Not everyone can say they took a future first lady to the senior prom.
But David Upchurch, a customer sales representative from Colorado, took Michelle Obama to their prom at Whitney M. Young High School in Chicago in 1984.
A friend of her brother, Upchurch dated the former Michelle Robinson for a year before she went off to Princeton and Harvard universities and went on to meet her presidential prince.
He won't reveal if he ever gave her a good night kiss, but Upchurch told London's Daily Mail newspaper that even then, he knew she was "special."
Why is it that the high school prom looms so large in the memory and even decades later one can recall that night of magic -- or mishaps?
"Proms are an absolutely critical time in people's lives," said Dr. Judy Kurianski, an adjunct professor at Columbia University's Teachers College. "It's a time of transitioning from boyhood to manhood and from girlhood to womanhood."
"It's a stage in your life when you first figure out how attractive you are as a person, your dating eligibility and what your worth is," she told ABCNews.com. "That's why it gets stuck in your craw. We carry those crushes on through life."
Such was the case with Jon and Carol Tomson, both 60, who were the king and queen of their Rochester, N.Y., prom. They met just before the junior prom and that date -- April 10 -- has more significance than their wedding anniversary.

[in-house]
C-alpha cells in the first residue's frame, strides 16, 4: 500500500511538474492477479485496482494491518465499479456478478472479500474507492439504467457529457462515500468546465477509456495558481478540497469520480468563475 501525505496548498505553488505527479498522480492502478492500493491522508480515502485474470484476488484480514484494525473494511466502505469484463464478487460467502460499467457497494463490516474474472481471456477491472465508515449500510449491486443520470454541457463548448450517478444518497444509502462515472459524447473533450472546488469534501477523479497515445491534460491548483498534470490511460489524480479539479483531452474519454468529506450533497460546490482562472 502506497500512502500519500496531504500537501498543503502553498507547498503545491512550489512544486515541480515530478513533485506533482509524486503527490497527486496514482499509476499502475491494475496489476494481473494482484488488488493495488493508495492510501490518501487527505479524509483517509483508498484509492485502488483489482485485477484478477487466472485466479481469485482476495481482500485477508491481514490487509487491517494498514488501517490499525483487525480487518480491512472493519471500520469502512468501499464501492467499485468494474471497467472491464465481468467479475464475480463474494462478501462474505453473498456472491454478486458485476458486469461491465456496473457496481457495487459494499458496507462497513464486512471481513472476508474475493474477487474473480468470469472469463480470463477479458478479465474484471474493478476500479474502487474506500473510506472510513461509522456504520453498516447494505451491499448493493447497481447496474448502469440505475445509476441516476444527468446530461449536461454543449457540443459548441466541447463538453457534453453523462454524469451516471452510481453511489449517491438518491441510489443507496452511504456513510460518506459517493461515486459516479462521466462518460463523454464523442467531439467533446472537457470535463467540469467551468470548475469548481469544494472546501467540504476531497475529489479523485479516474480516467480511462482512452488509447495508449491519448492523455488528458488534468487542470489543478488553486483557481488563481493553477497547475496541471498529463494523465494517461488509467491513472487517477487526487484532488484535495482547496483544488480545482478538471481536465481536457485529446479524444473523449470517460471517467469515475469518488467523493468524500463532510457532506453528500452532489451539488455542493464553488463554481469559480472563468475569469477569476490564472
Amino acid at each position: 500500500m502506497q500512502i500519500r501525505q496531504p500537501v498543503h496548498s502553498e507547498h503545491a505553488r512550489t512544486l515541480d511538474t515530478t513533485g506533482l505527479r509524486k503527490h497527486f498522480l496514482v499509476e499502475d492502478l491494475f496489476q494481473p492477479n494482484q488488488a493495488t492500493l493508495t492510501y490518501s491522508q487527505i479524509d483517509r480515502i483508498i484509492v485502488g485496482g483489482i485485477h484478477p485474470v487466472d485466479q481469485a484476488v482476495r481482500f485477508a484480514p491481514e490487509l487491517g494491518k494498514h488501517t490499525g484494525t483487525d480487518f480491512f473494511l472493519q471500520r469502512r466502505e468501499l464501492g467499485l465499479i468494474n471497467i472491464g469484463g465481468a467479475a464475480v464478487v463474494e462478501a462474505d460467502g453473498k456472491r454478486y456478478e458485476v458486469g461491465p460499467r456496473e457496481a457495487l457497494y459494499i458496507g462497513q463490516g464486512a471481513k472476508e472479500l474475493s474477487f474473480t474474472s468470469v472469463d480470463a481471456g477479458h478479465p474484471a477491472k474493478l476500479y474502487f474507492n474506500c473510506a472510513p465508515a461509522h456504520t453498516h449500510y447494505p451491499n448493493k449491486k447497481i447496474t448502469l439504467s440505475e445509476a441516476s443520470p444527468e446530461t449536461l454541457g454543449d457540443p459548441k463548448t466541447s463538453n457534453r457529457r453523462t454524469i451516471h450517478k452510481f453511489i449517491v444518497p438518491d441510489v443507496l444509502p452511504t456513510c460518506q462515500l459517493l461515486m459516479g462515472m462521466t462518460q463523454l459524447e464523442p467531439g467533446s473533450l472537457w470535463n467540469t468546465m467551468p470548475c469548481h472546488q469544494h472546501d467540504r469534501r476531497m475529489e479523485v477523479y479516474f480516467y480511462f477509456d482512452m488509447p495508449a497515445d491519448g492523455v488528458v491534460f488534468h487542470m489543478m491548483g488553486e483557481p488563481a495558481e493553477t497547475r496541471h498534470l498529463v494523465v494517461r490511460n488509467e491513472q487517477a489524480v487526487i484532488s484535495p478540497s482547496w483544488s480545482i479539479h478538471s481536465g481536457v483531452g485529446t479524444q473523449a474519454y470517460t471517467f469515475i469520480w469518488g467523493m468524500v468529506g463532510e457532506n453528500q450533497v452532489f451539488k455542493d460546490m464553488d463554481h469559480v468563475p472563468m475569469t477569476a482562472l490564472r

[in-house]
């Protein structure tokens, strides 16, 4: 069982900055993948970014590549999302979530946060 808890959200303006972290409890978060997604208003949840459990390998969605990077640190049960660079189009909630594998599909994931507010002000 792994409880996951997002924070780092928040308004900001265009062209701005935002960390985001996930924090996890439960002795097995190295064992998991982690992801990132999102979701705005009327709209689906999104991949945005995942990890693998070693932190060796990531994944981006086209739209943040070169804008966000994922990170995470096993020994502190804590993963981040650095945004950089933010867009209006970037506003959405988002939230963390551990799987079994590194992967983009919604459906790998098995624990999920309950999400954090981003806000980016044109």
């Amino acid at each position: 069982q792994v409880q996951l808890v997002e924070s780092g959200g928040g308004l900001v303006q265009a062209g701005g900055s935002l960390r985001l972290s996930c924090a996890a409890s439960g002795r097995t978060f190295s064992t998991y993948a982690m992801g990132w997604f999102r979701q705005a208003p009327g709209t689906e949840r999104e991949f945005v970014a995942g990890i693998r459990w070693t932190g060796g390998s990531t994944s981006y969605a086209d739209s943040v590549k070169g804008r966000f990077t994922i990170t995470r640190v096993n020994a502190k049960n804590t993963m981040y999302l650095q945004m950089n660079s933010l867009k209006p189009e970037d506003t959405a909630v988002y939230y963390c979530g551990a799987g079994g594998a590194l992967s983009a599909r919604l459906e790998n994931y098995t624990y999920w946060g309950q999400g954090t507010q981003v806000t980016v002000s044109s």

"Jon had broken up with his girlfriend and he and a friend sat down with the yearbook and thought I'd be a good candidate for the junior prom," said Carol Tomson, who works in public affairs for a New Jersey company.
Tomson remembers picking out a black cocktail dress and fish-net stockings, rather than the pastels her classmates had chosen. She forgot the boutonniere, but got the man. "It certainly clicked," she said.
The couple went on to different colleges, then graduate schools and dated others, but eventually married and had two children.
"Prom represents the big dance, the big event and the big date," said Tomson. "You went to the high school gym and it was transformed with crepe paper and exotic dresses."
Prom, the magical night when girls and boys don gowns and tuxedos for a fairytale-like rite of passage, has been immortalized in top-grossing movies: from the 1976 horror classic, "Carrie" to the 1986 sentimental favorite, "Pretty in Pink."
Proms, which derive their name from "promenade," have been around since the 1880s, according to Prettyfor Prom.com.